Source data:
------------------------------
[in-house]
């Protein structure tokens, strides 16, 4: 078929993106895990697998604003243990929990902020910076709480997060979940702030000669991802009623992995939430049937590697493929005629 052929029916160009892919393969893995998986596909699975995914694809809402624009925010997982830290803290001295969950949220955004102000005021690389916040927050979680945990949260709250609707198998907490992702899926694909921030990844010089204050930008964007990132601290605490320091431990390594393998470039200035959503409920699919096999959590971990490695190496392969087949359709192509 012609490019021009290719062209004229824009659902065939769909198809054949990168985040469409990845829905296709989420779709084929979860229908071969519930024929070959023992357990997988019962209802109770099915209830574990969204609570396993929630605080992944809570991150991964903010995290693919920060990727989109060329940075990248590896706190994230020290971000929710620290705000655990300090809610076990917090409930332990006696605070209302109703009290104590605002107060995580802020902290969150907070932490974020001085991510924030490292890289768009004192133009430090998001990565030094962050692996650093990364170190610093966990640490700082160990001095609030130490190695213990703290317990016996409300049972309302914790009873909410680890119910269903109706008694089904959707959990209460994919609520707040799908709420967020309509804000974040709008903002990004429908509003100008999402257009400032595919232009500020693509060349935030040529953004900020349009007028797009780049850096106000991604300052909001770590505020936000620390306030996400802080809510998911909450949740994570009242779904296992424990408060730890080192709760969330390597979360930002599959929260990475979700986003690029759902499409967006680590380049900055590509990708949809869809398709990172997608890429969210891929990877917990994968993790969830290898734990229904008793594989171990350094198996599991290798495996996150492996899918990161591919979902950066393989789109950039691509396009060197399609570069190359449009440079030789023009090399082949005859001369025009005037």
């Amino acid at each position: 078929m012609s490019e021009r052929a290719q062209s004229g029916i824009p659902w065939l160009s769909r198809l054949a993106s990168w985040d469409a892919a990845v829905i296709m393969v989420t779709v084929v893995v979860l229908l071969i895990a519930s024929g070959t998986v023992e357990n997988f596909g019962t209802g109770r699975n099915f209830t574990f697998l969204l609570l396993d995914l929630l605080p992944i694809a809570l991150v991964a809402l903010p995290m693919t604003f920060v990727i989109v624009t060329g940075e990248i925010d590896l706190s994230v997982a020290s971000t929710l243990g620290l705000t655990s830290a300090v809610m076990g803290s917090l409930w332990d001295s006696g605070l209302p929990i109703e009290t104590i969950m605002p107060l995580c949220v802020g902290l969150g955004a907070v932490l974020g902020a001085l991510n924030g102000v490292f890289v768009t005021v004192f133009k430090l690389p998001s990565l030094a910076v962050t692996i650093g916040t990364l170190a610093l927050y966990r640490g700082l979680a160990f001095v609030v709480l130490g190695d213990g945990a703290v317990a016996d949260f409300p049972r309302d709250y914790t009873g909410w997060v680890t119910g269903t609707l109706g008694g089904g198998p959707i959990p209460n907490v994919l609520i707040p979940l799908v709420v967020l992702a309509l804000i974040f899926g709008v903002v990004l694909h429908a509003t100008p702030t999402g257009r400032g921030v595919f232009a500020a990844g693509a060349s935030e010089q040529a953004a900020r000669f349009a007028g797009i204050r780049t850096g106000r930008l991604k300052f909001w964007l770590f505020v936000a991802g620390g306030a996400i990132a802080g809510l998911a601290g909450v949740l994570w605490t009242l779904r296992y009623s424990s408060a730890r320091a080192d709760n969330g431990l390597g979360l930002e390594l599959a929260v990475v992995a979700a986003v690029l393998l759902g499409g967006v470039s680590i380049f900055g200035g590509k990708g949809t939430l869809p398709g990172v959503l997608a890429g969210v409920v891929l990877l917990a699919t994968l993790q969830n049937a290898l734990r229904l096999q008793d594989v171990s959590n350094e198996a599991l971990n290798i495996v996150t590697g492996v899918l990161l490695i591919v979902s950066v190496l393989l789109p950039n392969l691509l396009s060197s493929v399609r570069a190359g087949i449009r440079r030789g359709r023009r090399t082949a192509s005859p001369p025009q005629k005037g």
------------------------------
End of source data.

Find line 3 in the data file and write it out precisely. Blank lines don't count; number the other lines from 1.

């Amino acid at each position: 078929m012609s490019e021009r052929a290719q062209s004229g029916i824009p659902w065939l160009s769909r198809l054949a993106s990168w985040d469409a892919a990845v829905i296709m393969v989420t779709v084929v893995v979860l229908l071969i895990a519930s024929g070959t998986v023992e357990n997988f596909g019962t209802g109770r699975n099915f209830t574990f697998l969204l609570l396993d995914l929630l605080p992944i694809a809570l991150v991964a809402l903010p995290m693919t604003f920060v990727i989109v624009t060329g940075e990248i925010d590896l706190s994230v997982a020290s971000t929710l243990g620290l705000t655990s830290a300090v809610m076990g803290s917090l409930w332990d001295s006696g605070l209302p929990i109703e009290t104590i969950m605002p107060l995580c949220v802020g902290l969150g955004a907070v932490l974020g902020a001085l991510n924030g102000v490292f890289v768009t005021v004192f133009k430090l690389p998001s990565l030094a910076v962050t692996i650093g916040t990364l170190a610093l927050y966990r640490g700082l979680a160990f001095v609030v709480l130490g190695d213990g945990a703290v317990a016996d949260f409300p049972r309302d709250y914790t009873g909410w997060v680890t119910g269903t609707l109706g008694g089904g198998p959707i959990p209460n907490v994919l609520i707040p979940l799908v709420v967020l992702a309509l804000i974040f899926g709008v903002v990004l694909h429908a509003t100008p702030t999402g257009r400032g921030v595919f232009a500020a990844g693509a060349s935030e010089q040529a953004a900020r000669f349009a007028g797009i204050r780049t850096g106000r930008l991604k300052f909001w964007l770590f505020v936000a991802g620390g306030a996400i990132a802080g809510l998911a601290g909450v949740l994570w605490t009242l779904r296992y009623s424990s408060a730890r320091a080192d709760n969330g431990l390597g979360l930002e390594l599959a929260v990475v992995a979700a986003v690029l393998l759902g499409g967006v470039s680590i380049f900055g200035g590509k990708g949809t939430l869809p398709g990172v959503l997608a890429g969210v409920v891929l990877l917990a699919t994968l993790q969830n049937a290898l734990r229904l096999q008793d594989v171990s959590n350094e198996a599991l971990n290798i495996v996150t590697g492996v899918l990161l490695i591919v979902s950066v190496l393989l789109p950039n392969l691509l396009s060197s493929v399609r570069a190359g087949i449009r440079r030789g359709r023009r090399t082949a192509s005859p001369p025009q005629k005037g």